Monday, 9 November 2015

Review: Doctor Who Classic: The Moonbase (Revisited)

See here for my previous look at this story. Although, tbh, I'm not sure I'd actually watched the serial when I wrote that. I literally don't understand where I was coming from.

The Moonbase's DVD replaces the missing episodes with
animation, like last week.
Doctor Who - Season Four, Story Six - The Moonbase
Written between 21st and 23rd September 2015

It is not surprising that a show spanning 26 years of continuous programming through three distinct decades managed to end up following certain archetypes when it came to writing stories. What is surprising about the Second and Third Doctor's era is how often the same one comes up. Yes, I am indeed talking about "Base-Under-Siege", a plot template with the same circumstances and character archetypes which defines many of the stories across Doctor Who - but especially in the Second Doctor's era. Troughton didn't, of course, originate this - The Tenth Planet from last week was one of these stories. But it's more important here because last week, the whole world was being invaded, while this week we're focusing on a small tiny base. On the Moon.
     While attempting to land on Mars, something drags the TARDIS off-course and they end up on Earth's moon in the year 2070. There they enter the Moonbase, staffed by a small scientific team in charge of the Gravitron, a device used in the future to control the Earth's weather. The Doctor and his three companions (Ben and Polly from last week, and Two's favourite companion, Jamie McCrimmon) discover that the base has been inundated with an epidemic, causing staff members to become comatose with black veins. The director, Hobson, is immediately suspicious of The Doctor and his friends - especially when people start going missing. As we see, this is down to the Cybermen, something which The Doctor immediately suspects. Soon the base is being sieged by an Army of Cybermen, intent on using the Gravitron to kill everyone on Earth. Using the help of the remaining crew, The Doctor manages to direct the Gravitron towards the Cybermen and their ships, expelling them from the moon, as Polly and Ben despatch the remaining few with a solvent cocktail.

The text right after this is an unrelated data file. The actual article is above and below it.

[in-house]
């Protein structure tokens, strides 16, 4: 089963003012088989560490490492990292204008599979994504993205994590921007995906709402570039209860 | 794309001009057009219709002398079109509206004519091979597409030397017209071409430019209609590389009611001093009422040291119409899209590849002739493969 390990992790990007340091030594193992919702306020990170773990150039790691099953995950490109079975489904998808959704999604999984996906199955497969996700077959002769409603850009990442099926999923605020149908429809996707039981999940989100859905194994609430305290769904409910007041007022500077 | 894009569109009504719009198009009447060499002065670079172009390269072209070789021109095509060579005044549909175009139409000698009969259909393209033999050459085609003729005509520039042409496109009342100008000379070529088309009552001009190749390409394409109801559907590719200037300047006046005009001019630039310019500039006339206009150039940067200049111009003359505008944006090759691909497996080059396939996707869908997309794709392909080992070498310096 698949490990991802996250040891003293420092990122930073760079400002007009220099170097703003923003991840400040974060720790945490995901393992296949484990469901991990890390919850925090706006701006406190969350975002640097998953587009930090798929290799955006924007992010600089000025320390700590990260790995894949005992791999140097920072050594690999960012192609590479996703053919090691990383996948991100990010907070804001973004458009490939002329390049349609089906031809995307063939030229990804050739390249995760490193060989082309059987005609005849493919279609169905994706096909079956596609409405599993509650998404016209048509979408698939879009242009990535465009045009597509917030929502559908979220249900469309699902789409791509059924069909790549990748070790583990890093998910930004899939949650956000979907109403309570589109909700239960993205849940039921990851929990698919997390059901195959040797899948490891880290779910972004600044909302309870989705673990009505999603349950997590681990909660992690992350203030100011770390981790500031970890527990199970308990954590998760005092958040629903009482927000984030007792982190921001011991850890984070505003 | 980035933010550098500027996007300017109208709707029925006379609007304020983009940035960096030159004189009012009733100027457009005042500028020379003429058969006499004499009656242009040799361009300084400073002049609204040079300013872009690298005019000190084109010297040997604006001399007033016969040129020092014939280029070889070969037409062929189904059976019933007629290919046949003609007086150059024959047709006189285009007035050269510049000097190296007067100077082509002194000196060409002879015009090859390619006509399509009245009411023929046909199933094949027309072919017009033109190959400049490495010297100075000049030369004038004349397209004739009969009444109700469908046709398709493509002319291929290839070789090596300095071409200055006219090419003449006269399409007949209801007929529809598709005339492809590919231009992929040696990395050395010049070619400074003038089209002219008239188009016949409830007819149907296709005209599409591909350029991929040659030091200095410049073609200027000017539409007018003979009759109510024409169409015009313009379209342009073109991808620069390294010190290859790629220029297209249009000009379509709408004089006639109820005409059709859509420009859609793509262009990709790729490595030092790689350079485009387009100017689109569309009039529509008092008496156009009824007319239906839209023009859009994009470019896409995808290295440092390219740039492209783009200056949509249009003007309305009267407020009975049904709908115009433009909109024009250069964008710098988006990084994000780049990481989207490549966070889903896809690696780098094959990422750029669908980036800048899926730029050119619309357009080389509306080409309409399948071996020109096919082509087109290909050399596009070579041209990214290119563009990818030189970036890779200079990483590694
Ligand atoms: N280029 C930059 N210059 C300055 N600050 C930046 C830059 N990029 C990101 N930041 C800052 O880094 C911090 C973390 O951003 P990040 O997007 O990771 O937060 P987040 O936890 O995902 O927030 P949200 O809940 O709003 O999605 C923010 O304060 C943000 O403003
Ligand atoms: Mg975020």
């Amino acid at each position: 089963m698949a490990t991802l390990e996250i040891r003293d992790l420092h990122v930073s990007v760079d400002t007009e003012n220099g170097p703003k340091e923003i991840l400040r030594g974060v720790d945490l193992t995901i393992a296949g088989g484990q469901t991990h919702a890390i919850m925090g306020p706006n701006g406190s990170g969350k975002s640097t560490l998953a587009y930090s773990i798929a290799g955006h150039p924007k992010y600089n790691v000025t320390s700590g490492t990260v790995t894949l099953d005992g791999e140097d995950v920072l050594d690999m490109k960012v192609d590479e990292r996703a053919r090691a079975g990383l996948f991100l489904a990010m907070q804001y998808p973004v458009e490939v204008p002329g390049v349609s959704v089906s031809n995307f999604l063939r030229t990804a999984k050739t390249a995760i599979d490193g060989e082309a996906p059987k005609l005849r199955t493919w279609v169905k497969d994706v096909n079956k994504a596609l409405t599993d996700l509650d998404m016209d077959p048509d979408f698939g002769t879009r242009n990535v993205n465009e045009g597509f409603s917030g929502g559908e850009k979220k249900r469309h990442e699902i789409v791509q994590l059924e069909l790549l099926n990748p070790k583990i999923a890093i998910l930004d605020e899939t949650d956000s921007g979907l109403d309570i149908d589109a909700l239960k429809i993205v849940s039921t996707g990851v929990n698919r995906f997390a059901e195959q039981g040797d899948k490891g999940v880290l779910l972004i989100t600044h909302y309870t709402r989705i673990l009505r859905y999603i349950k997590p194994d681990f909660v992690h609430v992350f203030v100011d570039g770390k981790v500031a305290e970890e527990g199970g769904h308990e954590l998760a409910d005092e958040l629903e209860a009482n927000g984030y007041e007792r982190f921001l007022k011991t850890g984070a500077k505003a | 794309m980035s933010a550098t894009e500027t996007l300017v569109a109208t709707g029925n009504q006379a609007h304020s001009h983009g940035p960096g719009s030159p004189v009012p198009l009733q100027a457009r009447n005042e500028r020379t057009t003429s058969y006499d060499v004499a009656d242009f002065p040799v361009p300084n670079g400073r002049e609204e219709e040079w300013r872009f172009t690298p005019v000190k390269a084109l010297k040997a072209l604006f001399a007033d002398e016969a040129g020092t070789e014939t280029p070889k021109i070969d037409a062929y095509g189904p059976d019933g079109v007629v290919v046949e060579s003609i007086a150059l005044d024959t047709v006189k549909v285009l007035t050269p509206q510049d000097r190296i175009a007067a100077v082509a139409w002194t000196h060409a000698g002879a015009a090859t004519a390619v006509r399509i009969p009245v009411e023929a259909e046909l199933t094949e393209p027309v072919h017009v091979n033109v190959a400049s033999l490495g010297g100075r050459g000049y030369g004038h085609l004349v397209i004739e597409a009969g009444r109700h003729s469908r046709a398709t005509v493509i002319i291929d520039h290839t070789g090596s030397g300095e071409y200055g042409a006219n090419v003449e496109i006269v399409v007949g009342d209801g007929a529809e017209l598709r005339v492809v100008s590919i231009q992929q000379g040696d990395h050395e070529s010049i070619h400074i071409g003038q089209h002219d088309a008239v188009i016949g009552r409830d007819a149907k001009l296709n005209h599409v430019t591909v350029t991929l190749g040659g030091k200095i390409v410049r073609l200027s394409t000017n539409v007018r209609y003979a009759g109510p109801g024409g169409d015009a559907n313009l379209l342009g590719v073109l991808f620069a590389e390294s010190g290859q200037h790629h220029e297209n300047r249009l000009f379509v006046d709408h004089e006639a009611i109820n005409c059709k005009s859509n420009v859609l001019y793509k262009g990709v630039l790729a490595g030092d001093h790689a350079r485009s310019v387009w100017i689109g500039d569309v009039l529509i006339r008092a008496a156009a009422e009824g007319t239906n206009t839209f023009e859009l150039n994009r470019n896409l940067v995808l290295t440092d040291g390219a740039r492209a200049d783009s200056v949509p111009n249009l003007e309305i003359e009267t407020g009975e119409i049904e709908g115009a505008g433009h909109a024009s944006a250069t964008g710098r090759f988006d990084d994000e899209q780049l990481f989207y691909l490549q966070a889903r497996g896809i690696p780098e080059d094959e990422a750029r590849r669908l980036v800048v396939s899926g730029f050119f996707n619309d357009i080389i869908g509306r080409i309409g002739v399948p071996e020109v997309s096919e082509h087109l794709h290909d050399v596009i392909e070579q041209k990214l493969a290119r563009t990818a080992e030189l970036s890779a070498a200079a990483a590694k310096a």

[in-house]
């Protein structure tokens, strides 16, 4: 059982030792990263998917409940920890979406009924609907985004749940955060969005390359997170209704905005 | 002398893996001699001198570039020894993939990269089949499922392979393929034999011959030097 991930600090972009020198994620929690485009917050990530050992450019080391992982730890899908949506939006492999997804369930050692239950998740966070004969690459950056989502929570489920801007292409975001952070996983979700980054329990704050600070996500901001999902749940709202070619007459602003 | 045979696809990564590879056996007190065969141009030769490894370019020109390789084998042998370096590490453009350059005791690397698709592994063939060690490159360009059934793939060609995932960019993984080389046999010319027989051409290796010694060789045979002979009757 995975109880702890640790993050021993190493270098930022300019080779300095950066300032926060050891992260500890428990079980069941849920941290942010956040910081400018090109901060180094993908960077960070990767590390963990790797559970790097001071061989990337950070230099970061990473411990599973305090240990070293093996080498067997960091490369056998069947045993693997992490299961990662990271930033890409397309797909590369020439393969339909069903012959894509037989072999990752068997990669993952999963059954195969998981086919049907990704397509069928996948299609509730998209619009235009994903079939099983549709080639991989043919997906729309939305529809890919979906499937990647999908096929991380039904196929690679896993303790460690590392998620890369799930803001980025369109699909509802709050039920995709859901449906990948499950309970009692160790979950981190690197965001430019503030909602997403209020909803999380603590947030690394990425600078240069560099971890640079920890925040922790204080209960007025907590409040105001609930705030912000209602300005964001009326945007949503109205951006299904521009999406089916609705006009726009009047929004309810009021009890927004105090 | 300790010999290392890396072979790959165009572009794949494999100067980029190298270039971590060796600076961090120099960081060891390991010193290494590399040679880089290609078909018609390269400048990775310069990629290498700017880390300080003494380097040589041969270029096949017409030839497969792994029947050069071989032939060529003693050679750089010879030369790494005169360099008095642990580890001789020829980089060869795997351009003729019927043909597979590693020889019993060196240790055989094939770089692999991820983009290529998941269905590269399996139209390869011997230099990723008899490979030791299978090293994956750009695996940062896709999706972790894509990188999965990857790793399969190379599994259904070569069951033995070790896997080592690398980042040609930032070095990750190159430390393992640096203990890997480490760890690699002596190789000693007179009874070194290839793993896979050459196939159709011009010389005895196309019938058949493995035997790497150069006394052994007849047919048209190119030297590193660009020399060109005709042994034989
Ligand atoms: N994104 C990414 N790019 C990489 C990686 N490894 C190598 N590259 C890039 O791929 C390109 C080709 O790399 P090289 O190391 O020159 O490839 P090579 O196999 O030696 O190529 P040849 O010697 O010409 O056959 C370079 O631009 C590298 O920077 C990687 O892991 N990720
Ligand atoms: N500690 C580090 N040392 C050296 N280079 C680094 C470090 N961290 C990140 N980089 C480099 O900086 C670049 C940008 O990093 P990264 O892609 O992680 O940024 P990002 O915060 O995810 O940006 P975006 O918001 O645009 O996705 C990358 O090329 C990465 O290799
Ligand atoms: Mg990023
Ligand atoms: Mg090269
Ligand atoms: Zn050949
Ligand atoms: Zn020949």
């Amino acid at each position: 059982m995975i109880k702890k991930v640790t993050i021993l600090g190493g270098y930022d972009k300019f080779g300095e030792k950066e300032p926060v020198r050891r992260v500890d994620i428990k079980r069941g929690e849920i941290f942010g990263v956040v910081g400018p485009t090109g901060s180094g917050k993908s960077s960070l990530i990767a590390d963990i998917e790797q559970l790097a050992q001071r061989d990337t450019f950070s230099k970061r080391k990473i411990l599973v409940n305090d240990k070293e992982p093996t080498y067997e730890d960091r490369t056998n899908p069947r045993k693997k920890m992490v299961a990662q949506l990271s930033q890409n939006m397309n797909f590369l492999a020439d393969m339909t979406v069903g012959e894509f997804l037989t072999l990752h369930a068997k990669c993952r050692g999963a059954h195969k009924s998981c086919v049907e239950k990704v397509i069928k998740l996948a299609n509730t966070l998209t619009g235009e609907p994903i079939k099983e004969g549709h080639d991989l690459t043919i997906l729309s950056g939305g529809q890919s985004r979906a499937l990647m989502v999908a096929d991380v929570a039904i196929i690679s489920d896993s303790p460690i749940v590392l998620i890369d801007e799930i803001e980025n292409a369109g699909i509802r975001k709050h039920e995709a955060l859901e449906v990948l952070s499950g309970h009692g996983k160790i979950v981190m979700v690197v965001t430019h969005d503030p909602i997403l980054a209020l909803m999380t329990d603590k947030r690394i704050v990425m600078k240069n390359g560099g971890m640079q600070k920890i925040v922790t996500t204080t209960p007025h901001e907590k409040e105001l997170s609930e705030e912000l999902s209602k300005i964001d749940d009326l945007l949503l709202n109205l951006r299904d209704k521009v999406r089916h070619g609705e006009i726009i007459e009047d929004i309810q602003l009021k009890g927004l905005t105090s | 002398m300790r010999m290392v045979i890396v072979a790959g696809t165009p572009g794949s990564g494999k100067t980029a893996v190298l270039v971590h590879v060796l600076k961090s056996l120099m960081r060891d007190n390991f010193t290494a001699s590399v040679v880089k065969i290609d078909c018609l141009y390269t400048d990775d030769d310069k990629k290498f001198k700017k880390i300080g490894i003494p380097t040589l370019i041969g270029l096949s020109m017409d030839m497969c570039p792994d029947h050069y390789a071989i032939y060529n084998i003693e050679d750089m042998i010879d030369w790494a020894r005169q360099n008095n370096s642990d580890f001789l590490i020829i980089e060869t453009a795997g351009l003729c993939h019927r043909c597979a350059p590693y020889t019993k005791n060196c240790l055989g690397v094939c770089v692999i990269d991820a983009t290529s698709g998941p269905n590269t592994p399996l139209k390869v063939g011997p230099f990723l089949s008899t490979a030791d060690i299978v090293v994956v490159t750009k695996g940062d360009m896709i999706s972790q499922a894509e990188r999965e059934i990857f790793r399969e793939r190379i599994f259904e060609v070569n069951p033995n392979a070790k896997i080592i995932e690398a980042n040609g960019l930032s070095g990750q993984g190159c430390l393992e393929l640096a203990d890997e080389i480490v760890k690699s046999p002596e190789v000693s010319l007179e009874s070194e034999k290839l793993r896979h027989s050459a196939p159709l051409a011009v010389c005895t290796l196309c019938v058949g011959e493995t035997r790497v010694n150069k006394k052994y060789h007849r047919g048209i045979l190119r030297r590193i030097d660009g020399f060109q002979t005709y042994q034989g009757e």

This is the fourth story of Troughton's era, but, thanks to the missing episodes, it contains only his third and fourth surviving episodes. Half of The Moonbase is missing and has been for years - this is another DVD release (brought out in 2014) where the remaining episodes have been animated. I really like this selection of stories because it shows both sides of the problem - next week's Tomb of the Cybermen was recovered in its entirety and didn't live up to expectations, but The Wheel In Space the week after contains only two of its six episodes. When I first watched The Moonbase and reviewed it (as can be read in the link at the top of this article) those animations hadn't been done, and I distinctly didn't remember the first episode being gone. I must have started on the second episode, not had a clue what was going on, and judged it from there.
These Cybermen are much more into subterfuge.